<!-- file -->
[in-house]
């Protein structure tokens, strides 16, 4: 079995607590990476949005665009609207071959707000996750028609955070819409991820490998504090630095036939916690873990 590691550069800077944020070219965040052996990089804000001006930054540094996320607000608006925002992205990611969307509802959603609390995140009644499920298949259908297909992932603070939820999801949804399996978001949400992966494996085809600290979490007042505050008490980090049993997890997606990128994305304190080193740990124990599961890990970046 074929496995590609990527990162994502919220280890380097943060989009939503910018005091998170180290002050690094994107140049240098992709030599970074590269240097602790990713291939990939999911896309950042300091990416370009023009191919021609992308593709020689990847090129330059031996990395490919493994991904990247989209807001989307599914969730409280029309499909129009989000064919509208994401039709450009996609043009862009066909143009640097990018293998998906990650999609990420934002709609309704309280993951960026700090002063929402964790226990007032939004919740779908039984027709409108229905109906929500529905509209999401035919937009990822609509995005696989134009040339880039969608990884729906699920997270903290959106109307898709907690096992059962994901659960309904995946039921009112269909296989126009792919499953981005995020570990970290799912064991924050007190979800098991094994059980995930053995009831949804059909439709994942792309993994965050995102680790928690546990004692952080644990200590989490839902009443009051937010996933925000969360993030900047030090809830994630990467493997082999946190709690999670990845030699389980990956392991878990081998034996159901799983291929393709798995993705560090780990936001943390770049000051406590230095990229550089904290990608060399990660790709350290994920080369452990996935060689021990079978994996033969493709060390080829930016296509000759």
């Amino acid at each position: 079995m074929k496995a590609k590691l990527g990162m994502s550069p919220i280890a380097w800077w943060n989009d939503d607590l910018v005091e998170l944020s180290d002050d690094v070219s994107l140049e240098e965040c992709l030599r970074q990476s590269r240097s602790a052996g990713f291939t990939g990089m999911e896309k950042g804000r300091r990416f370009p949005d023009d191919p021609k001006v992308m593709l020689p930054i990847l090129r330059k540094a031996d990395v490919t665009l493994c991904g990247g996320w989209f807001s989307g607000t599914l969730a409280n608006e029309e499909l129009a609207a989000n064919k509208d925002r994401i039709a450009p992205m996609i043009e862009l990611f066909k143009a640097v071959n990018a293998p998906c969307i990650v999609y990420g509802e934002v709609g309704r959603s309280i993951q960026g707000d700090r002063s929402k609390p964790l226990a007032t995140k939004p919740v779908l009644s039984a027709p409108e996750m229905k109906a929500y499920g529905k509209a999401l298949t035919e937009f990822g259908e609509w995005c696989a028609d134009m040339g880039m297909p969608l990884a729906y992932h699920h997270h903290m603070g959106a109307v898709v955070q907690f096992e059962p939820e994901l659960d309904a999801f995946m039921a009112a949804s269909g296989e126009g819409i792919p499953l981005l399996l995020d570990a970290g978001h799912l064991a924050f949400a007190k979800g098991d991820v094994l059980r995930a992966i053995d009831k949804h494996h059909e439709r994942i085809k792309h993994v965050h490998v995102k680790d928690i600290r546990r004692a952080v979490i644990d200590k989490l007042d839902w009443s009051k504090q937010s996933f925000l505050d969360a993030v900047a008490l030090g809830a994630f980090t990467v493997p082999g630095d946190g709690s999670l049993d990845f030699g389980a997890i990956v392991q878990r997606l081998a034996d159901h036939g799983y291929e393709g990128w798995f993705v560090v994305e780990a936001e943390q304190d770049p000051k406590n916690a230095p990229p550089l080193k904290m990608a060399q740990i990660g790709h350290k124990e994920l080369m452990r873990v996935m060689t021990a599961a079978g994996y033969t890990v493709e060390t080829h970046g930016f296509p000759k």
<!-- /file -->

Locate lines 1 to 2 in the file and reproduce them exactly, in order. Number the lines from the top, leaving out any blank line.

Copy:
[in-house]
């Protein structure tokens, strides 16, 4: 079995607590990476949005665009609207071959707000996750028609955070819409991820490998504090630095036939916690873990 590691550069800077944020070219965040052996990089804000001006930054540094996320607000608006925002992205990611969307509802959603609390995140009644499920298949259908297909992932603070939820999801949804399996978001949400992966494996085809600290979490007042505050008490980090049993997890997606990128994305304190080193740990124990599961890990970046 074929496995590609990527990162994502919220280890380097943060989009939503910018005091998170180290002050690094994107140049240098992709030599970074590269240097602790990713291939990939999911896309950042300091990416370009023009191919021609992308593709020689990847090129330059031996990395490919493994991904990247989209807001989307599914969730409280029309499909129009989000064919509208994401039709450009996609043009862009066909143009640097990018293998998906990650999609990420934002709609309704309280993951960026700090002063929402964790226990007032939004919740779908039984027709409108229905109906929500529905509209999401035919937009990822609509995005696989134009040339880039969608990884729906699920997270903290959106109307898709907690096992059962994901659960309904995946039921009112269909296989126009792919499953981005995020570990970290799912064991924050007190979800098991094994059980995930053995009831949804059909439709994942792309993994965050995102680790928690546990004692952080644990200590989490839902009443009051937010996933925000969360993030900047030090809830994630990467493997082999946190709690999670990845030699389980990956392991878990081998034996159901799983291929393709798995993705560090780990936001943390770049000051406590230095990229550089904290990608060399990660790709350290994920080369452990996935060689021990079978994996033969493709060390080829930016296509000759």